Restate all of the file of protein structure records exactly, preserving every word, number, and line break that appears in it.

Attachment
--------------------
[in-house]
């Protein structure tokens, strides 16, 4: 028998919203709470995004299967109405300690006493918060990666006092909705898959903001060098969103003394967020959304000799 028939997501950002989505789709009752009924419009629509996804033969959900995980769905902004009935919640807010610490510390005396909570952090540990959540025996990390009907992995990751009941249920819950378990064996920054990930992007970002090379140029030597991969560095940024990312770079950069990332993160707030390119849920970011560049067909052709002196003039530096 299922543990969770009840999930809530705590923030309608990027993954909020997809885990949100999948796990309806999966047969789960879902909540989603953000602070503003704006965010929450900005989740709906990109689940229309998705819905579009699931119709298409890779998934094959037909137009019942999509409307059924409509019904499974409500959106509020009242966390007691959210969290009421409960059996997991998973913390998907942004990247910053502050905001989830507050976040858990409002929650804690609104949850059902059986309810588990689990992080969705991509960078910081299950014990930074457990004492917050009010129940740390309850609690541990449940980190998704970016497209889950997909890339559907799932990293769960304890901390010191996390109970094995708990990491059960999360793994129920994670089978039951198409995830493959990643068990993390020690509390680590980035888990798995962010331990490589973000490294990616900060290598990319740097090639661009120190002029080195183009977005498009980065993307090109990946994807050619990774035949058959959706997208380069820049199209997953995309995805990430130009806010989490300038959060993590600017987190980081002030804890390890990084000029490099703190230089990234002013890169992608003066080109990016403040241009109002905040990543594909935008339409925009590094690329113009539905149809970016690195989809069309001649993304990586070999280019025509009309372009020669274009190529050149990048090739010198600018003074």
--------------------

[in-house]
């Protein structure tokens, strides 16, 4: 028998919203709470995004299967109405300690006493918060990666006092909705898959903001060098969103003394967020959304000799 028939997501950002989505789709009752009924419009629509996804033969959900995980769905902004009935919640807010610490510390005396909570952090540990959540025996990390009907992995990751009941249920819950378990064996920054990930992007970002090379140029030597991969560095940024990312770079950069990332993160707030390119849920970011560049067909052709002196003039530096 299922543990969770009840999930809530705590923030309608990027993954909020997809885990949100999948796990309806999966047969789960879902909540989603953000602070503003704006965010929450900005989740709906990109689940229309998705819905579009699931119709298409890779998934094959037909137009019942999509409307059924409509019904499974409500959106509020009242966390007691959210969290009421409960059996997991998973913390998907942004990247910053502050905001989830507050976040858990409002929650804690609104949850059902059986309810588990689990992080969705991509960078910081299950014990930074457990004492917050009010129940740390309850609690541990449940980190998704970016497209889950997909890339559907799932990293769960304890901390010191996390109970094995708990990491059960999360793994129920994670089978039951198409995830493959990643068990993390020690509390680590980035888990798995962010331990490589973000490294990616900060290598990319740097090639661009120190002029080195183009977005498009980065993307090109990946994807050619990774035949058959959706997208380069820049199209997953995309995805990430130009806010989490300038959060993590600017987190980081002030804890390890990084000029490099703190230089990234002013890169992608003066080109990016403040241009109002905040990543594909935008339409925009590094690329113009539905149809970016690195989809069309001649993304990586070999280019025509009309372009020669274009190529050149990048090739010198600018003074």